King Indrabhuti sat unmoving as the sun set, the moon rose and set, and the sun rose once again. Wordlessly and silently, an ocean of pure awareness opened to King Indrabhuti and expanded like an all-embracing mirror.
The shadow holds the wounded and broken parts of ourselves, the failed ideals, the fateful consequences of poor choices. It is the inferior, unprocessed, or undeveloped aspects of our personality that our social mask hides.
Usually not intended to be hurtful but many times with the caveat, “Don’t say anything,” or “You didn’t hear this from me.” Repeating gossip harms in many ways we fail to see.
The truth he transcended, And with it worldliness he ended, The garden of virtue he well tended, And became so alive that we seemed dead. He saw of what he was made, Or rather in truth “unmade”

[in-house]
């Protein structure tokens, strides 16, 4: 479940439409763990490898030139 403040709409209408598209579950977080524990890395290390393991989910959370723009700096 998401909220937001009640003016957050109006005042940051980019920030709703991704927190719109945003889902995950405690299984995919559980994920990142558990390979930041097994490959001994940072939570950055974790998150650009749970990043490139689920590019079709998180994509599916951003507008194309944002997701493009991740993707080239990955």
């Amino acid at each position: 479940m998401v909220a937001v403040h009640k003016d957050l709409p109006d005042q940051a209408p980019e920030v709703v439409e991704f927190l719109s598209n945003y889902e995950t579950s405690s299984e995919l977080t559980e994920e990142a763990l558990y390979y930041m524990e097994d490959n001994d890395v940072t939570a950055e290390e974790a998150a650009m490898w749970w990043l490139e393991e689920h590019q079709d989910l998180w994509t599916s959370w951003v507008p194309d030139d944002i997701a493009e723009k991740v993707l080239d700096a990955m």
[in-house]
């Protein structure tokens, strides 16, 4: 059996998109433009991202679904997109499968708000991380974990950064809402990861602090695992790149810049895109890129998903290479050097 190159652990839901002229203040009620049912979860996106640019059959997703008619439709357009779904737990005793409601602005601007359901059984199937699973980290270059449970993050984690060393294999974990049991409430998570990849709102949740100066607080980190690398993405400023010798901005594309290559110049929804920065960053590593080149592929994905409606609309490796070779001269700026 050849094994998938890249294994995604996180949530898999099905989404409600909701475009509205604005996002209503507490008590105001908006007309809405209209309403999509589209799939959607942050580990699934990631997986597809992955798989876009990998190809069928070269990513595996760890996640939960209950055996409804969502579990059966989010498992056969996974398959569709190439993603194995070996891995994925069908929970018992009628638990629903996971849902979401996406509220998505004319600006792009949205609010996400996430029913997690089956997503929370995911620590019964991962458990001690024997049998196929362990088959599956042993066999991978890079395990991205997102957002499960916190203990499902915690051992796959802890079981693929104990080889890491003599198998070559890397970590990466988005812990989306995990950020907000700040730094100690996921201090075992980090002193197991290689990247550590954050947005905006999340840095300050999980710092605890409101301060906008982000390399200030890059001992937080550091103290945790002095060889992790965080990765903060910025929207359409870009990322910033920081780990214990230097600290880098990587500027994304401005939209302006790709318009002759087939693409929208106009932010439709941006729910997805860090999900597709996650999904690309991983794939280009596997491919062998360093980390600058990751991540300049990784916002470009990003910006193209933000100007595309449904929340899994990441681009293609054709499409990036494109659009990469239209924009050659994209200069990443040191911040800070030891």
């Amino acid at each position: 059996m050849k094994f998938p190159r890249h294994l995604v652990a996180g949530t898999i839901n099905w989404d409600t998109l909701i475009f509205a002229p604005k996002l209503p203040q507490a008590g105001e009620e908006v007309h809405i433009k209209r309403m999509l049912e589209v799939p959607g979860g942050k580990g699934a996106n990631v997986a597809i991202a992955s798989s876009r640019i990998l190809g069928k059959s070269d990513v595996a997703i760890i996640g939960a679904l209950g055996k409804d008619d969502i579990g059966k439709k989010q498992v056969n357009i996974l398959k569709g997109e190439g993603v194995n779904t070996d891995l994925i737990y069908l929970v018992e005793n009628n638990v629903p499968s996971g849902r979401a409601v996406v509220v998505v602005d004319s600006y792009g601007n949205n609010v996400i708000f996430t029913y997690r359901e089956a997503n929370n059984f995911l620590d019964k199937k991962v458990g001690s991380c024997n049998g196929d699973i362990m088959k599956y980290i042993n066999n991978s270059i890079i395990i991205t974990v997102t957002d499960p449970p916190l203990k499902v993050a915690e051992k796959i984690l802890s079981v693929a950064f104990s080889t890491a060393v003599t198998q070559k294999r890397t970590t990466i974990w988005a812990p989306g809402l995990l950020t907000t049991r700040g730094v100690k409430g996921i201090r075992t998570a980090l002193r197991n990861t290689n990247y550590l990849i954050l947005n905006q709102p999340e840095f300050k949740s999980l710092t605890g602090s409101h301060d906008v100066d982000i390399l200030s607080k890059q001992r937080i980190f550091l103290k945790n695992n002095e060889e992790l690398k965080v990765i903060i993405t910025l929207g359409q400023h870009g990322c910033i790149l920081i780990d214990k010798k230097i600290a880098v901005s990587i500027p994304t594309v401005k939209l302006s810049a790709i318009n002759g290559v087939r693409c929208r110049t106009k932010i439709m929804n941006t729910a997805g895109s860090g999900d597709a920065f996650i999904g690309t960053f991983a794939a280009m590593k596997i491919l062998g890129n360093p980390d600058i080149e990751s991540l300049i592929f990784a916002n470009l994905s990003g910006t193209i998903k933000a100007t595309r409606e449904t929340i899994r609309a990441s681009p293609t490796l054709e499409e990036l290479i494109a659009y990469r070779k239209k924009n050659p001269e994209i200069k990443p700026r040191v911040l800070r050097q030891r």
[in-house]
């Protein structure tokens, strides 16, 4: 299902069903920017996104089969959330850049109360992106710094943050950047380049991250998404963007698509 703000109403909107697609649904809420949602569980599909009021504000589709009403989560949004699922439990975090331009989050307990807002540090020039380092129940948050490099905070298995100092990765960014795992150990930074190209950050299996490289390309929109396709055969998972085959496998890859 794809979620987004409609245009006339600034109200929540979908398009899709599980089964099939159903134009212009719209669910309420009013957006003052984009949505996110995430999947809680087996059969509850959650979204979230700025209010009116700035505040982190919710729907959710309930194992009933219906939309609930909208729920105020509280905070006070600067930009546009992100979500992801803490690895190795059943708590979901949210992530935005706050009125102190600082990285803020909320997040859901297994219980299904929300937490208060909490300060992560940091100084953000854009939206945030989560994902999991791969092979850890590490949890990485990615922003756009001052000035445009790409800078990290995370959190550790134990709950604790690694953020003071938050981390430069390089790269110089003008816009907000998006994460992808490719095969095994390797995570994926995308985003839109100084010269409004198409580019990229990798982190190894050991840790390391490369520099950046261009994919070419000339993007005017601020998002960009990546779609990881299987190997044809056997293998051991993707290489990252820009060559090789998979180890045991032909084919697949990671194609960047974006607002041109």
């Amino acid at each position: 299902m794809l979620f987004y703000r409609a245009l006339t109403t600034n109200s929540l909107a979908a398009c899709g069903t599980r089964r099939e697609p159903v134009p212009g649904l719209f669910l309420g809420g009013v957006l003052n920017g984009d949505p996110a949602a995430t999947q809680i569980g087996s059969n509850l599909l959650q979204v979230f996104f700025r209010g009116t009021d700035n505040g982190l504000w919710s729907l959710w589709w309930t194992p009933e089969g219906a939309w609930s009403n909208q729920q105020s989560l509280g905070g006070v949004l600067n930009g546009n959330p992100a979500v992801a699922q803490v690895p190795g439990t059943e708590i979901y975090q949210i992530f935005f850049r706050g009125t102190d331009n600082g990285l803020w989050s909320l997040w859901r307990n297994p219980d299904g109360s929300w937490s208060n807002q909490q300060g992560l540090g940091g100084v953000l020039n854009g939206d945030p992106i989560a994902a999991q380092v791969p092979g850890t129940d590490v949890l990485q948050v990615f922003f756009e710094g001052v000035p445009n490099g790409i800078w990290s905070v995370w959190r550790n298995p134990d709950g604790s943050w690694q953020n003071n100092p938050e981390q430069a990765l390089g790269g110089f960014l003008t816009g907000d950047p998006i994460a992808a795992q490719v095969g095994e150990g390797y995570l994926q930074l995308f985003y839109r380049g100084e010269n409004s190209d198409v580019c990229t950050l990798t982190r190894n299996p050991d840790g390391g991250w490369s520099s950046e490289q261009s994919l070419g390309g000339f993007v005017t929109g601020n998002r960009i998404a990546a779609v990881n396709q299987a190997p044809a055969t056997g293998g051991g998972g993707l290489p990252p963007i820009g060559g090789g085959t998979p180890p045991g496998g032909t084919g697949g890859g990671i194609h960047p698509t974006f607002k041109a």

Trungpa Rinpoche gave particular emphasis to four rulers as exemplars of the spontaneous appearance of the Shambhala path: Ashoka Maharaja, Gesar, King of Ling, the third Ming Emperor, Yong Le and Prince Shotoku Taishi who was Regent of Japan. Trungpa Rinpoche referred to these four as the ancestral sovereigns of Shambhala.